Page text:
Late blight in solanaceous plants

Late blight of potatoes and tomatoes is a disease caused by a fungus-like oomycete pathogen Phytophthora infestans that was responsible for the Irish potato famine in the mid-nineteenth century. It can infect and destroy the leaves, stems, fruits, and tubers of potato and tomato plants.

Late blight of potatoes and tomatoes is a disease caused by a fungus-like oomycete pathogen Phytophthora infestans that was responsible for the Irish potato famine in the mid-nineteenth century. It can infect and destroy the leaves, stems, fruits, and tubers of potato and tomato plants.

High moisture and moderate temperatures are conditions that favor rapid production of the disease. Severe late blight epidemics occur when P. infestans grows and reproduces rapidly on the host crop. Sporangia disperse to healthy tissues via rain splash or on wind currents. Reproduction is asexual; each sporangium is an exact copy of the one that initiated the parent lesion, and each can initiate a new lesion.

Symptoms

When the environment is favorable, late blight symptoms will become visible in three or four days. On leaves of tomato or potato, late blight begins as pale-green or olive-green areas that quickly enlarge to become brown-black, water-soaked, and oily-looking.  Stems can also exhibit dark-brown to black areas.  If weather conditions are cool and wet, entire plants can collapse and die from late blight in seven to 10 days

Tomato fruits with late blight develop large, often sunken, golden- to chocolate-brown, firm spots with distinct rings. Potato tubers with the disease develop a reddish-brown discoloration under the skin and these areas may become sunken.

Affected leaf, stem, fruit or tuber tissue often eventually develops a white-gray, fuzzy look as the late blight organism begins to reproduce.

Disease life cycle

Phytophthora infestans requires a living host to survive between seasons. Usually it lives in infected potato tubers, which can survive in storage or the soil after harvest or anywhere potatoes might be discarded.

  1. Phytophthora infestans is usually dispersed aerially one to several miles from the overwintering site to living potato or tomato foliage via sporangia. Sporangia can germinate within a few hours after landing on potato or tomato foliage if free moisture (e.g., dew, rainfall, sprinkler irrigation, fog) is present. Germination takes place either indirectly via zoospores or directly via a germ tube that penetrates into foliage, stems, or fruit to initiate infections. Infections are visible as small lesions after three to four days. Necrotic areas on some lesions are only 1 to 2 mm in diameter

Lesions enlarge as the pathogen grows through the tissues, and the pathogen can sporulate from older lesions when the environment is favorable (leaf wetness and moderate temperature). Under dry conditions no sporulation occurs and the lesion has a brown dead center, surrounded by host tissue that has collapsed.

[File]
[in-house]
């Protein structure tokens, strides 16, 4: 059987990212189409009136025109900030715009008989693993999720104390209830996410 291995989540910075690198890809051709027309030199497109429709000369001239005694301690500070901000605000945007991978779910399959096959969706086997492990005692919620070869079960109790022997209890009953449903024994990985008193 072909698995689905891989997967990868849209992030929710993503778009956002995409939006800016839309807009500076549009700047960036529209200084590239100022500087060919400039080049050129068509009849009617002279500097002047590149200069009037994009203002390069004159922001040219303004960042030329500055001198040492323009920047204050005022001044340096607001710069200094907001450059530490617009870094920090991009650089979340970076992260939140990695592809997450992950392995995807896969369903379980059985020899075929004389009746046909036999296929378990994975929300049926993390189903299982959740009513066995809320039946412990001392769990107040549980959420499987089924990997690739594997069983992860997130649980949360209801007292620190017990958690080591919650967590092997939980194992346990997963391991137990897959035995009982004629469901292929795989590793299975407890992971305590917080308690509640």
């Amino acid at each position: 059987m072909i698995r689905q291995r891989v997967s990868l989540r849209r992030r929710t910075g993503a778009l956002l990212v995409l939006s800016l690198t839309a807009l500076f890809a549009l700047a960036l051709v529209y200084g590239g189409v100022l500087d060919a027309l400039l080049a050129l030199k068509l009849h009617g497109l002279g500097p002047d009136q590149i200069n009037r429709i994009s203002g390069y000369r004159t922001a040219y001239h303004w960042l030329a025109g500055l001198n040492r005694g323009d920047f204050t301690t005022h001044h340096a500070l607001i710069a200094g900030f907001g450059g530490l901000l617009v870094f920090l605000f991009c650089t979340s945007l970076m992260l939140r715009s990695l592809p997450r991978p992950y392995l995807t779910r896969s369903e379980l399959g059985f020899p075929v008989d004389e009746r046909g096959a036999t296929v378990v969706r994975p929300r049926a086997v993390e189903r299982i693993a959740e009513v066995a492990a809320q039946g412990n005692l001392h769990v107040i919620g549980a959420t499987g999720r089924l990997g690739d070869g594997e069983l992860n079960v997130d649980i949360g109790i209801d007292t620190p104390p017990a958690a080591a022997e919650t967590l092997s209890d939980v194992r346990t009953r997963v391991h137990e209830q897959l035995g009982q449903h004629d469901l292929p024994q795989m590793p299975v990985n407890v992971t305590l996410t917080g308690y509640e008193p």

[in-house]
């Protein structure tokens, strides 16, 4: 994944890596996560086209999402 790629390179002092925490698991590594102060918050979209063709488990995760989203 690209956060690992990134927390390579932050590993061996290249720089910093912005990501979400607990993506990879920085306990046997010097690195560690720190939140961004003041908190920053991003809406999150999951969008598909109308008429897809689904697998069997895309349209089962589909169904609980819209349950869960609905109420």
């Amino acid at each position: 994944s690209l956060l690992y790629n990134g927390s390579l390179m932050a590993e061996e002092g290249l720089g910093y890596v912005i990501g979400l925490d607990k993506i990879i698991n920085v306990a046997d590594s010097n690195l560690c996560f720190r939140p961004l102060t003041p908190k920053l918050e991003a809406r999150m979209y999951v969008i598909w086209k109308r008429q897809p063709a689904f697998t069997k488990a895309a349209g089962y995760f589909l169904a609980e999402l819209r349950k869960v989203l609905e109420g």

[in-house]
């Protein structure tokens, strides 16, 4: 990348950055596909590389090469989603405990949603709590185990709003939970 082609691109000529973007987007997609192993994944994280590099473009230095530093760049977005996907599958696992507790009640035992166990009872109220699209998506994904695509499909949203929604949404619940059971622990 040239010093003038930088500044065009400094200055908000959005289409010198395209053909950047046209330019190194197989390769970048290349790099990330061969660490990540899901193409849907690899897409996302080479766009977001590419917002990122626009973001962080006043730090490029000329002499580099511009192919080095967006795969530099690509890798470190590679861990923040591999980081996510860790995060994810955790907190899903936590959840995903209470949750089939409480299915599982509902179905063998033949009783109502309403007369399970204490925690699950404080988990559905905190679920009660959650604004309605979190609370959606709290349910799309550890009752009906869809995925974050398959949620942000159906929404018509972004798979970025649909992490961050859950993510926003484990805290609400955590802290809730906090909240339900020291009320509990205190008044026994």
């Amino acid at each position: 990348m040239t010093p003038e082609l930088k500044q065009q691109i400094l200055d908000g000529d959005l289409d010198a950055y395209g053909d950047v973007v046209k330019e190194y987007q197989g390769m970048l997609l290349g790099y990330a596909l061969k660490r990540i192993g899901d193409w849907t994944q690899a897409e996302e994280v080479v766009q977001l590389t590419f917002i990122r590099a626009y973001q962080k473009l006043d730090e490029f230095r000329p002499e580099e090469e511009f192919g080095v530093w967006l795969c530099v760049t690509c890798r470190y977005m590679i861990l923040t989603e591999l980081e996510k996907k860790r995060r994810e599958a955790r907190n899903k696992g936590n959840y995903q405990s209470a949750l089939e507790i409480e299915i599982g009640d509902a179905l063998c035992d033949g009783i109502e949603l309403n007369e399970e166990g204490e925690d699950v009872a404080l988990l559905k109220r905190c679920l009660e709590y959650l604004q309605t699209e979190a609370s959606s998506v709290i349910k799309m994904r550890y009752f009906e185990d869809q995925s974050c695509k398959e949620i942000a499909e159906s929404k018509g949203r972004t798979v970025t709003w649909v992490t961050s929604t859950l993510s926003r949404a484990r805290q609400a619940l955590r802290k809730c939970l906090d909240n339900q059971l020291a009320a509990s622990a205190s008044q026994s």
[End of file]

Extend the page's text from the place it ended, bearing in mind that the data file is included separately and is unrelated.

Disease development (growth and reproduction of the pathogen) is favored by moderate temperatures and wet conditions. Epidemics can be rapid and devastating because of the high reproductive potential of this pathogen. Individual lesions can produce 100,000 to 300,000 sporangia per day. Each sporangium is capable of initiating a new infection that will become visible within three to four days and produce sporangia within another day or two under optimal conditions.

Control

Since, late blight is a community disease, for effective control integrated management MUST be adopted. Fungicides cannot be used alone for effective control of late blight, but must be used as one tool in an integrated management strategy.

Prevention and Control

The most important aspect of late blight management is to eliminate or reduce the initial source of the disease each season. Sources of disease include infected seed, cull piles and volunteers.

Healthy Seed

Obtain seed from farms with effective disease management practices. The use of certified seed is highly recommended.

Cultural Practices

Use proper cultural practices, including the following, as the first line of defense:

  • Increase spacing of plants to reduce canopy density
  • Promptly remove or destroy volunteer potatoes found in other crops grown in rotations or elsewhere
  • Control weed hosts, such as hairy nightshade
  • Use proper hilling to reduce infection in tubers
  • Carefully manage irrigation to avoid increasing disease risk through prolonged periods of wetness
  • Practise crop rotation

Scheduled Fungicide Programs

  • Use fungicides as part of a preventative program. It is difficult to eradicate the disease with fungicides when it has already set in.
  • Begin a fungicide program early in the season, always before disease develops, and continue through until harvest. Crops should be monitored throughout the growing season for late blight.
  • Always follow fungicide label instructions for application rates, spray intervals and limitations on numbers of sprays.
  • When the maximum number of applications of a fungicide is reached, switch to an unrelated alternate product with a different mode of action.
  • When applying fungicides, complete coverage of the foliage (stems and leaves, top to bottom of canopy) with fungicide is necessary to enable disease prevention

Recommended fungicides to control late blight

  • TRINITY GOLD 452 WP at 50g in 20L of water (Preventive and curative fungicide for used during extreme weather conditions)
  • ABSOLUTE STAR 400 SC at 10ml in 20L of water. (Preventive and curative fungicide, good for resistance management)
  • TOWER EXTREME 680 WG at 50g in 20L of water. (Preventive and curative fungicide)
  •  CADILAC 800 WP (Preventive fungicide)

Last updated on Thursday, August 24, 2023 at 9:28 am

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